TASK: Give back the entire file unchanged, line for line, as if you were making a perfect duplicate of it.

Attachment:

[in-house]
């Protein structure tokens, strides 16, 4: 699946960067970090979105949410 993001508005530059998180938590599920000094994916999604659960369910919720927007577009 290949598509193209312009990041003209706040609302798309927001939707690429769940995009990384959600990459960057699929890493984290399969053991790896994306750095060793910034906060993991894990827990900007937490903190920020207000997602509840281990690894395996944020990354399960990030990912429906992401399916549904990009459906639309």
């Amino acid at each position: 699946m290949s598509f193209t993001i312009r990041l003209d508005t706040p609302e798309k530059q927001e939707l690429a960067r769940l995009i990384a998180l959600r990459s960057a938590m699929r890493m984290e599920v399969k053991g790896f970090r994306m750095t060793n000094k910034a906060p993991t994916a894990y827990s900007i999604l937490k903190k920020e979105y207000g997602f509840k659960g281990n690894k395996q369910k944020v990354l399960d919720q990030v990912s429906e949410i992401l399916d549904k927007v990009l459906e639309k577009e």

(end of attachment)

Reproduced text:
[in-house]
């Protein structure tokens, strides 16, 4: 699946960067970090979105949410 993001508005530059998180938590599920000094994916999604659960369910919720927007577009 290949598509193209312009990041003209706040609302798309927001939707690429769940995009990384959600990459960057699929890493984290399969053991790896994306750095060793910034906060993991894990827990900007937490903190920020207000997602509840281990690894395996944020990354399960990030990912429906992401399916549904990009459906639309």
């Amino acid at each position: 699946m290949s598509f193209t993001i312009r990041l003209d508005t706040p609302e798309k530059q927001e939707l690429a960067r769940l995009i990384a998180l959600r990459s960057a938590m699929r890493m984290e599920v399969k053991g790896f970090r994306m750095t060793n000094k910034a906060p993991t994916a894990y827990s900007i999604l937490k903190k920020e979105y207000g997602f509840k659960g281990n690894k395996q369910k944020v990354l399960d919720q990030v990912s429906e949410i992401l399916d549904k927007v990009l459906e639309k577009e």